How to Plant Pansies in Containers

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Pansy flowers measure 1 to 3 inches, depending on the cultivar.
Pansy flowers measure 1 to 3 inches, depending on the cultivar. (Image: Rrrainbow/iStock/Getty Images)

Pansies (Viola × wittrockiana) are compact plants that provide a splash of color in containers. The range of colors includes white, pink, red, orange, bronze, yellow, blue, purple and black, as well as many multicolored varieties. They grow best in full sun to part shade.

About Pansies

Pansies are short-lived perennials. They are hardy in U.S. Department of Agriculture plant hardiness zones 6 through 10, but are typically grown as annuals even in these zones. This is mainly because they have a low tolerance for heat and wilt during the summer in zones 8 and warmer. Temperatures around 40 degrees Fahrenheit at night and 60 degrees during the day are ideal. Placing containers in partial shade and making sure the soil doesn't dry out helps keep pansies growing and blooming during the warmer months of the year.

Soil and Containers

Choose a container 9 to 12 inches deep with good drainage; a container with several drainage holes is best. If you really want to use a container without drainage holes, plant the pansies inside a slightly smaller container that does have drainage holes. Place a layer of gravel in the larger container, then set the smaller one inside on top of the gravel.

New containers can be used immediately, but if you're reusing old containers disinfect them before planting pansies. Soak used pots in a solution of 1 part bleach to 9 parts water for 10 minutes. Use warm water and dish-washing detergent to scrub soil and mineral deposits off the pots, then rinse them with clean water.

Pansies need nutrient-rich, well-drained soil. Use a commercially available potting mix, or make your own. To mix your own potting soil, combine 2 parts weed-free garden soil, 2 parts organic matter and 1 part perlite; coarse peat moss or ground pine bark with a 1/4- to 3/8-inch size are good choices for organic matter.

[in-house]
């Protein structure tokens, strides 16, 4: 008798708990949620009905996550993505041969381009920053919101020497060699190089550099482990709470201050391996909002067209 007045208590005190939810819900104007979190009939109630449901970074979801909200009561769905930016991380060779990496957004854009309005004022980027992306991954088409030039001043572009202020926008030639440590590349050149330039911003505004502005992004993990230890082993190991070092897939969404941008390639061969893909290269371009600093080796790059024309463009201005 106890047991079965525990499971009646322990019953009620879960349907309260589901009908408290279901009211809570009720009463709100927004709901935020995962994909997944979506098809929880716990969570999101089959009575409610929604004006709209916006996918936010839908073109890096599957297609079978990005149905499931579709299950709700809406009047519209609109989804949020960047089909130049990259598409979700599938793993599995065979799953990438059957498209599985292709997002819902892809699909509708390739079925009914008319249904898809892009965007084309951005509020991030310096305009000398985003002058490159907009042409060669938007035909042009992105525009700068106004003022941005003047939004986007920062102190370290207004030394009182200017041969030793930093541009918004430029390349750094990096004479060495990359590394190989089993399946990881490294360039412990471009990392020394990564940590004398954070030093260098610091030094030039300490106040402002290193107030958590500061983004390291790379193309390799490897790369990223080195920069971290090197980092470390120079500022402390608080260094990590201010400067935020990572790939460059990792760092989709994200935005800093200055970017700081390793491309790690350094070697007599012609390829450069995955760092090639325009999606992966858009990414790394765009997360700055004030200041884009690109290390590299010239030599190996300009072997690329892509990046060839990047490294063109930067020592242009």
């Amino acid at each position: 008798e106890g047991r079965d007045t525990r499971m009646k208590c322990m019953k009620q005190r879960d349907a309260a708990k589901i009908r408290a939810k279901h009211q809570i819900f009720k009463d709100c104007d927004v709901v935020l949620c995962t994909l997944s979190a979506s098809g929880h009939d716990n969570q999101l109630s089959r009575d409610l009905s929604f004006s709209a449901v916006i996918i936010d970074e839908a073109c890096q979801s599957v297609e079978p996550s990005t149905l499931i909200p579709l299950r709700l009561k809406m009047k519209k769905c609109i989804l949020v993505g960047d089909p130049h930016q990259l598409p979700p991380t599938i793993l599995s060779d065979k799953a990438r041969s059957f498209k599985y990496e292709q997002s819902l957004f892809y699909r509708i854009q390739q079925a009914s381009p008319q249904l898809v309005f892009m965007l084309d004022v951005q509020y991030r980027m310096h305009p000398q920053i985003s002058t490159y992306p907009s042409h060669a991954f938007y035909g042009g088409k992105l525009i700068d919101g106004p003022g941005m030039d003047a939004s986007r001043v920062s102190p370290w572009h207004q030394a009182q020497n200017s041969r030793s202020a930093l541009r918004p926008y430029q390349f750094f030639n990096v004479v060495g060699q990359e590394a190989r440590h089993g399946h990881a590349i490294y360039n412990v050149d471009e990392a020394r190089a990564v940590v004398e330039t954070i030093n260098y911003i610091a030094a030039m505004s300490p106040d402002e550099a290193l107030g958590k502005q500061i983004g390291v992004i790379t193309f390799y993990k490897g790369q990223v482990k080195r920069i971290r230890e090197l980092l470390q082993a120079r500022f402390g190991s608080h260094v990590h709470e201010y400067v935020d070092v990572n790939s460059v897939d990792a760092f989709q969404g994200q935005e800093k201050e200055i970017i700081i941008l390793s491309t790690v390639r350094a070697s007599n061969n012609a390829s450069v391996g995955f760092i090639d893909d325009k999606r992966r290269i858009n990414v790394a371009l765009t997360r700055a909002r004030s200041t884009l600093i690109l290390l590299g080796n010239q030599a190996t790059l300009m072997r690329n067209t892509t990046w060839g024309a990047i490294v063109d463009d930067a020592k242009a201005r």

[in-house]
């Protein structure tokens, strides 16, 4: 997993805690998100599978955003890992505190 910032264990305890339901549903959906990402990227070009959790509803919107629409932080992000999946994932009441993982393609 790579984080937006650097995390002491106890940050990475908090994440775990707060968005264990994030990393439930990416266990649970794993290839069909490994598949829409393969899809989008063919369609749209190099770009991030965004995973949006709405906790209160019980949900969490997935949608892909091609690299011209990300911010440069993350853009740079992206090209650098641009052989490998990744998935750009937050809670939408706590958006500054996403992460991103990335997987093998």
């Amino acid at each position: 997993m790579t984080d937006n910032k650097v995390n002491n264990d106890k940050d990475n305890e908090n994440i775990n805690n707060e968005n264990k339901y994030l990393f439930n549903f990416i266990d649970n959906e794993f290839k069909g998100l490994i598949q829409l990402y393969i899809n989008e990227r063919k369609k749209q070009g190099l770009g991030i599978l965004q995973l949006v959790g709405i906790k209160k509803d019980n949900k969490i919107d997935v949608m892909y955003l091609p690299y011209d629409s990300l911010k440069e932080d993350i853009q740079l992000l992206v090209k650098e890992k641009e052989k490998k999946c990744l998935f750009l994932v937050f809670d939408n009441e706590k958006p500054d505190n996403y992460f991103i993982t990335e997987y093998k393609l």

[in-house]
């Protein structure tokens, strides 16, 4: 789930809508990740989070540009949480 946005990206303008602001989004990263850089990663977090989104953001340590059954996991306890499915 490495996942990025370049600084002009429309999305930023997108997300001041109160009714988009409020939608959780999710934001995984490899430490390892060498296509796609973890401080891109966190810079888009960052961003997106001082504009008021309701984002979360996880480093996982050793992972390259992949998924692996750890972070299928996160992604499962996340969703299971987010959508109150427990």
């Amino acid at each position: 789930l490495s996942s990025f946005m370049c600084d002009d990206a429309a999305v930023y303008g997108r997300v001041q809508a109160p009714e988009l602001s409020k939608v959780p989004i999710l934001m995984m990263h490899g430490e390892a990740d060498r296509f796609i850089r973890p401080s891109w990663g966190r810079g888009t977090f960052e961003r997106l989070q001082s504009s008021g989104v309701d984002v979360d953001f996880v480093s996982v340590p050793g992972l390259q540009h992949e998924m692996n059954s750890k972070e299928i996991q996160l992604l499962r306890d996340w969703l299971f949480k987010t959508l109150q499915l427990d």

From Seed

To start pansies from seed, plant them 6 to 8 weeks before you plan on transplanting them to larger containers. For spring planting in zones with cold winters and more mild summers, this means starting seeds 12 to 14 weeks before the last frost date in the spring. For zones with hot summers and mild winters, start seeds in the late summer for planting in the fall once cool weather arrives.

Sow seed into seed flats or small containers filled with well-watered potting mix. Cover the seeds with 1/8 inch of potting mix or clean sand to block light. The seeds will germinate in 10 to 14 days when the temperature is kept between 65 and 75 degrees Fahrenheit.

Cover the seed flat with plastic film or moist burlap to hold moisture. Remove this cover as soon as the seeds start to sprout. Keep the seedlings in a shaded location until they develop their second set of leaves. After the seeds sprout, let the pansies grow for 6 weeks before transplanting them to larger containers.

Planting in Containers

In zones 8 and warmer, plant pansies after the weather cools in the fall and they will flower until the summer heat kills them the following year. In zones 5 and cooler, plant pansies in the early spring so they can flower through the summer and fall until winter kills the plants. For zones 6 and 7, you can plant in either the spring or fall since the pansies are hardy year-round in these climates.

Fill the container you plan to use with potting soil, then tap the containers to settle the soil so it is within 2 inches of the top edge. Make sure the soil is moist when you start planting. Gently remove pansies from their original containers and loosen the roots with your fingers. Plant the plants 6 inches apart in the new containers. Place pansies at the same level they were in the flat or seedling pot, and then firm the soil around the plants.

When you're finished planting, water the container thoroughly. Continue to water enough to keep the soil moist, but not soggy. Always water in the morning, and water the soil directly rather than splashing water on the leaves to help prevent disease.

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